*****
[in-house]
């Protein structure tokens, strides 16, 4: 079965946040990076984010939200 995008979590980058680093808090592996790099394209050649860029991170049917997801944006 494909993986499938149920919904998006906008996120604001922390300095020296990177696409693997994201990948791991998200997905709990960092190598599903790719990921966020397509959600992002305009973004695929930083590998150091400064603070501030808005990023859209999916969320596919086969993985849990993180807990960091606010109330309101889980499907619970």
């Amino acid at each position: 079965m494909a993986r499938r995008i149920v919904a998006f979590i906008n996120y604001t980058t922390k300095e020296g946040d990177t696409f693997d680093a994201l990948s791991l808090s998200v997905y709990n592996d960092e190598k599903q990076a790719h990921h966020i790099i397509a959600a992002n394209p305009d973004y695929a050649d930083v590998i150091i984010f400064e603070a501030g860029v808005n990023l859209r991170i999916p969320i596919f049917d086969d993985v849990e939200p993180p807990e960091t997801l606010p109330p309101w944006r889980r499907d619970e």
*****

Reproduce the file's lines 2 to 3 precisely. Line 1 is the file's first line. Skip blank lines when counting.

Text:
């Protein structure tokens, strides 16, 4: 079965946040990076984010939200 995008979590980058680093808090592996790099394209050649860029991170049917997801944006 494909993986499938149920919904998006906008996120604001922390300095020296990177696409693997994201990948791991998200997905709990960092190598599903790719990921966020397509959600992002305009973004695929930083590998150091400064603070501030808005990023859209999916969320596919086969993985849990993180807990960091606010109330309101889980499907619970």
């Amino acid at each position: 079965m494909a993986r499938r995008i149920v919904a998006f979590i906008n996120y604001t980058t922390k300095e020296g946040d990177t696409f693997d680093a994201l990948s791991l808090s998200v997905y709990n592996d960092e190598k599903q990076a790719h990921h966020i790099i397509a959600a992002n394209p305009d973004y695929a050649d930083v590998i150091i984010f400064e603070a501030g860029v808005n990023l859209r991170i999916p969320i596919f049917d086969d993985v849990e939200p993180p807990e960091t997801l606010p109330p309101w944006r889980r499907d619970e």